29. What are your thoughts about Jorge Cruise’s book The 100 that recommends eating only 25 grams of carbs per day, every day? (He tells readers to multiply all carbs eaten and multiply by 4. Total should be 100 or less every day).

    Pam wrote on January 15th, 2014
  30. I just picked up your book and started to eat primal and get back to weight training. I used to be very overweight and lost most of my excess weight through CW calorie deficit dieting. I am having trpuble getting any carbs at all now. I eat eggs and bacon or an omlette for breakfast and a large salad with all the spinach, raddichio and broccoli that I can fit and a handful of almonds as a snack and whatever protein my gf had for dinner as a snack when I get home late at night from work. At the end of the day im around 30g or carbs, this is fine I guess to lose the last 20 lbs or so but long term should I add fruit or another salad to my diet? When I get home from work thwre is always a protein and a grain there so I just eat tje protein portion and any peppers or onions if they are there.

    Jason wrote on January 16th, 2014
  31. One can loose weight even with eaten more than 300 g carbs per day. Just with calorie counting, and still getting one third of my calories from sweets, I could loose 20 kg (from 105 to 85) It did work then, but when I reached around 85, it was hard for me to eat less calorie. (I didn’t ate that much, that I would gain weight. But to less for loosing it) I had all the time craving for sweets.
    But when I started to eat paleo, I had instantly no cravings. (Some days I just ate 1200 kcal and wasn’t really hungry) I think the impact is so more, that with less carbs, and more fat and protein one is easier satisfy and so automatically eat less. (When I really was strict and eat no sweets at all, I didn’t even bother to count calories, because I would likely eat to less calories, than to many)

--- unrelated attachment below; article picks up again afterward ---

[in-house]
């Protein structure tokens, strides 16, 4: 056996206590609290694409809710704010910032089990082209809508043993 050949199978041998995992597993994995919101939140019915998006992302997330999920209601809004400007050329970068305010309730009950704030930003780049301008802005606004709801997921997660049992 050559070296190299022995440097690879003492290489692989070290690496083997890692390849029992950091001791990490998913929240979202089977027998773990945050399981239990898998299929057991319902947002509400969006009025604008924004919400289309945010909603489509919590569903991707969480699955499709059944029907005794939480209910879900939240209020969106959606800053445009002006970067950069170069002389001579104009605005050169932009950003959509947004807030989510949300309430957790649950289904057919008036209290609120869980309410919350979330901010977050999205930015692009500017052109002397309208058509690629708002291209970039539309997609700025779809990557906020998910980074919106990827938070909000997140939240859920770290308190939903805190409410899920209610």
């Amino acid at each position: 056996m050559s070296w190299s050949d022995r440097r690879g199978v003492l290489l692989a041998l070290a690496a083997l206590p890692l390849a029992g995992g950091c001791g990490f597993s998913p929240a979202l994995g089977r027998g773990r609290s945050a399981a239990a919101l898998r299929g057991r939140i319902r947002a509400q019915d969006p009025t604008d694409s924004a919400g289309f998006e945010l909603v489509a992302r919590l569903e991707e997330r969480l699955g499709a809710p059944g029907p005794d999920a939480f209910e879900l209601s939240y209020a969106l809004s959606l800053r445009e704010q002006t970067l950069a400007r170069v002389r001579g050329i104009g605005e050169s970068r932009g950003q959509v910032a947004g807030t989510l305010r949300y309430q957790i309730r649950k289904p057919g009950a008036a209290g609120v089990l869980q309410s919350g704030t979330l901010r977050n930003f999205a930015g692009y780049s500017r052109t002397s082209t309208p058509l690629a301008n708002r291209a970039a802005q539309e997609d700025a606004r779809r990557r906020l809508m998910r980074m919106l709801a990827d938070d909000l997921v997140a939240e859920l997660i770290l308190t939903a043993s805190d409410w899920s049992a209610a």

So, I won‘t say it’s impossible to loose weight with more carbs, I think one just have more cravings and when not careful, will easily overeat. (When I eat “normal”, I would easily gain weigh, when not in sight of calories) I could also not image, that I would be without cravings sweets. (Yeah people all the time tell one, that one need willpower to loose weight, I did not need it once)

    Goyangi wrote on February 6th, 2014
  32. Where can I get glucose gram info for different foods? Thanks. I’m enjoying reading lots of posts tonight!

    Sally Oh wrote on March 12th, 2014
  33. Can anyone recommend a decent book for whole food counts, especially carbs? I don’t need a book that has all of the processed and restaurant foods. Just the real stuff :)

    Pushing 65 and realized I don’t want to ‘decline’, so I’ve quit smoking (OK I use e-cigs), and need to lose about 80 pounds.

    I’ve been gluten free for almost a year – wow! Increased energy, softer skin, no more joint pain or auto-immune issues, no more hair loss (and now it’s curly), mental clarity, and off anti-depressants. Having problems since I’ve been on Prolia though, and can’t wait until it’s out of my system. Once the side effects are gone (hip & groin pain, shortness of breath, fatigue), I’ll be able to exercise.

    I am persevering!

    Carole wrote on March 17th, 2014
    • I like Eades carb-counter book, but here’s a list of low-carb veggies that’s good if you can’t find a book. http://www.ketogenic-diet-resource.com/low-carb-food-list.html